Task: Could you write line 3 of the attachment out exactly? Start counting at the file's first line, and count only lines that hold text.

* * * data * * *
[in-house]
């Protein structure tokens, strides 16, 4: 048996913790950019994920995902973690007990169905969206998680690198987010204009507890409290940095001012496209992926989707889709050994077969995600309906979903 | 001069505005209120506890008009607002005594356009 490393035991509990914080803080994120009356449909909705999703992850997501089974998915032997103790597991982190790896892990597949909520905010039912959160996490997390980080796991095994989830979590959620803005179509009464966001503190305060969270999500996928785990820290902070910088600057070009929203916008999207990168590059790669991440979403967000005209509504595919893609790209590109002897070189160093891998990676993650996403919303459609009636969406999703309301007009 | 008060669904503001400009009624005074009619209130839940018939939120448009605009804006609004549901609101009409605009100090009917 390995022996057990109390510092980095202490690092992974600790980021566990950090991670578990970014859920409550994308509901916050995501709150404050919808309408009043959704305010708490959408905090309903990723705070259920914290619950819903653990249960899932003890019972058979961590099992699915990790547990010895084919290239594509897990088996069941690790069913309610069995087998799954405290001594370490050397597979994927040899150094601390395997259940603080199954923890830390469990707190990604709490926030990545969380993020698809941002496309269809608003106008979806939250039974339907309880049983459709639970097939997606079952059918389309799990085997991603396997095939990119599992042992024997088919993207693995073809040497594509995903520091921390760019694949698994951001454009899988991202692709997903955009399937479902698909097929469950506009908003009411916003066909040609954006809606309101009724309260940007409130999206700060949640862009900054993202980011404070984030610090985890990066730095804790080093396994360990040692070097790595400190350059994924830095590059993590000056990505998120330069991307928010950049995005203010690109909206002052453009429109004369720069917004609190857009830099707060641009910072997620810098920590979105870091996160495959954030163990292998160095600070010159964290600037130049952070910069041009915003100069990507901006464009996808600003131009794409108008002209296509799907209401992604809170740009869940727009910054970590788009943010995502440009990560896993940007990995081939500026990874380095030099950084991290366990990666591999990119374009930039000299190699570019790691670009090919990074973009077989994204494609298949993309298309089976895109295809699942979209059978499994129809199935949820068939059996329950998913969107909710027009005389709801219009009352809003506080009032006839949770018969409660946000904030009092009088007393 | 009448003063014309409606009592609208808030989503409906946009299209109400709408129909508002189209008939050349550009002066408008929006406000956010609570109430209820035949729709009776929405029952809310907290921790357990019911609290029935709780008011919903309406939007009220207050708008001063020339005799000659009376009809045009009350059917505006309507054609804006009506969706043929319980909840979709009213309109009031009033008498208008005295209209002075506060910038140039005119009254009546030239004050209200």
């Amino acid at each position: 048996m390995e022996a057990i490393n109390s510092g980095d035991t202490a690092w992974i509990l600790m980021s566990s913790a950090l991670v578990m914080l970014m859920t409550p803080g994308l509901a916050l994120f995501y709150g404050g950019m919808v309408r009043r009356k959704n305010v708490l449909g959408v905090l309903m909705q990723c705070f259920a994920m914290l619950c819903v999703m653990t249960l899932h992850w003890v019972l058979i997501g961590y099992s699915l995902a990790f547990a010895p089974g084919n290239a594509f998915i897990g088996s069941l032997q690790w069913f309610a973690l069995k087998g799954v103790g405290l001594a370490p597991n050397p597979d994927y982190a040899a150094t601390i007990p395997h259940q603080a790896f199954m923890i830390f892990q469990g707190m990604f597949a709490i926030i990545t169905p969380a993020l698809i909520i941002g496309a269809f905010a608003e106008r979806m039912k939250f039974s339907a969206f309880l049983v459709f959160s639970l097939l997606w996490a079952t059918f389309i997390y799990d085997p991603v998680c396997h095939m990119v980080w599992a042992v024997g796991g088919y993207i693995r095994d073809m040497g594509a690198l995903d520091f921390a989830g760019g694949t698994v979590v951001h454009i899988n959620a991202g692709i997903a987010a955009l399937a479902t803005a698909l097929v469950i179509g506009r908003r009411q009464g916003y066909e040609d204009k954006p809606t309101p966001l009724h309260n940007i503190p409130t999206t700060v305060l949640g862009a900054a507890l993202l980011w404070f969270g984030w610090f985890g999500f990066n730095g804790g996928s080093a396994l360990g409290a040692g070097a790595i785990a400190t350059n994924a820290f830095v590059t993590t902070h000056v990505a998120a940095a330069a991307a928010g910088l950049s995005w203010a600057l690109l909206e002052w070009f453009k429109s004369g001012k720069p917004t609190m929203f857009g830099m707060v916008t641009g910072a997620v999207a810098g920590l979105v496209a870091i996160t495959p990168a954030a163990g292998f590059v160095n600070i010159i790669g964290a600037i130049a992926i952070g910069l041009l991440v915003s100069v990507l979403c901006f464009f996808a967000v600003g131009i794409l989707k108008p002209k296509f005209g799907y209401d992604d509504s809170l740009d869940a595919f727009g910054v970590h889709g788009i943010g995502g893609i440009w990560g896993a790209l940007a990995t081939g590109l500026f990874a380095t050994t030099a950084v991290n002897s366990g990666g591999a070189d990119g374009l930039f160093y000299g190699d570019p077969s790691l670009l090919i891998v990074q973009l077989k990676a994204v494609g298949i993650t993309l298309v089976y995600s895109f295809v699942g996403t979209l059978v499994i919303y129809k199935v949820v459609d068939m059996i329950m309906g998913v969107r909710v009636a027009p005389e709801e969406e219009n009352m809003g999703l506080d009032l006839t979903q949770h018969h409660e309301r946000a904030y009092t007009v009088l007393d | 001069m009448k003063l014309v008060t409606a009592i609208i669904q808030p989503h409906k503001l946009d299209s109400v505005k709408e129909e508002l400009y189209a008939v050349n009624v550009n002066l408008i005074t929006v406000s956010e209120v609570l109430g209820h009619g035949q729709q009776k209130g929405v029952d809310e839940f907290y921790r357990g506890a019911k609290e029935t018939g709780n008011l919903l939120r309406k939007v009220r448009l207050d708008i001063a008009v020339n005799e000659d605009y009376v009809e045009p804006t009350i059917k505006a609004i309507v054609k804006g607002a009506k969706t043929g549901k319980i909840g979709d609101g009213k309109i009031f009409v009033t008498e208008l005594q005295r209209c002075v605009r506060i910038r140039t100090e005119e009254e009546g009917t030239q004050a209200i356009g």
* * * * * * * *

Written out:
């Amino acid at each position: 048996m390995e022996a057990i490393n109390s510092g980095d035991t202490a690092w992974i509990l600790m980021s566990s913790a950090l991670v578990m914080l970014m859920t409550p803080g994308l509901a916050l994120f995501y709150g404050g950019m919808v309408r009043r009356k959704n305010v708490l449909g959408v905090l309903m909705q990723c705070f259920a994920m914290l619950c819903v999703m653990t249960l899932h992850w003890v019972l058979i997501g961590y099992s699915l995902a990790f547990a010895p089974g084919n290239a594509f998915i897990g088996s069941l032997q690790w069913f309610a973690l069995k087998g799954v103790g405290l001594a370490p597991n050397p597979d994927y982190a040899a150094t601390i007990p395997h259940q603080a790896f199954m923890i830390f892990q469990g707190m990604f597949a709490i926030i990545t169905p969380a993020l698809i909520i941002g496309a269809f905010a608003e106008r979806m039912k939250f039974s339907a969206f309880l049983v459709f959160s639970l097939l997606w996490a079952t059918f389309i997390y799990d085997p991603v998680c396997h095939m990119v980080w599992a042992v024997g796991g088919y993207i693995r095994d073809m040497g594509a690198l995903d520091f921390a989830g760019g694949t698994v979590v951001h454009i899988n959620a991202g692709i997903a987010a955009l399937a479902t803005a698909l097929v469950i179509g506009r908003r009411q009464g916003y066909e040609d204009k954006p809606t309101p966001l009724h309260n940007i503190p409130t999206t700060v305060l949640g862009a900054a507890l993202l980011w404070f969270g984030w610090f985890g999500f990066n730095g804790g996928s080093a396994l360990g409290a040692g070097a790595i785990a400190t350059n994924a820290f830095v590059t993590t902070h000056v990505a998120a940095a330069a991307a928010g910088l950049s995005w203010a600057l690109l909206e002052w070009f453009k429109s004369g001012k720069p917004t609190m929203f857009g830099m707060v916008t641009g910072a997620v999207a810098g920590l979105v496209a870091i996160t495959p990168a954030a163990g292998f590059v160095n600070i010159i790669g964290a600037i130049a992926i952070g910069l041009l991440v915003s100069v990507l979403c901006f464009f996808a967000v600003g131009i794409l989707k108008p002209k296509f005209g799907y209401d992604d509504s809170l740009d869940a595919f727009g910054v970590h889709g788009i943010g995502g893609i440009w990560g896993a790209l940007a990995t081939g590109l500026f990874a380095t050994t030099a950084v991290n002897s366990g990666g591999a070189d990119g374009l930039f160093y000299g190699d570019p077969s790691l670009l090919i891998v990074q973009l077989k990676a994204v494609g298949i993650t993309l298309v089976y995600s895109f295809v699942g996403t979209l059978v499994i919303y129809k199935v949820v459609d068939m059996i329950m309906g998913v969107r909710v009636a027009p005389e709801e969406e219009n009352m809003g999703l506080d009032l006839t979903q949770h018969h409660e309301r946000a904030y009092t007009v009088l007393d | 001069m009448k003063l014309v008060t409606a009592i609208i669904q808030p989503h409906k503001l946009d299209s109400v505005k709408e129909e508002l400009y189209a008939v050349n009624v550009n002066l408008i005074t929006v406000s956010e209120v609570l109430g209820h009619g035949q729709q009776k209130g929405v029952d809310e839940f907290y921790r357990g506890a019911k609290e029935t018939g709780n008011l919903l939120r309406k939007v009220r448009l207050d708008i001063a008009v020339n005799e000659d605009y009376v009809e045009p804006t009350i059917k505006a609004i309507v054609k804006g607002a009506k969706t043929g549901k319980i909840g979709d609101g009213k309109i009031f009409v009033t008498e208008l005594q005295r209209c002075v605009r506060i910038r140039t100090e005119e009254e009546g009917t030239q004050a209200i356009g």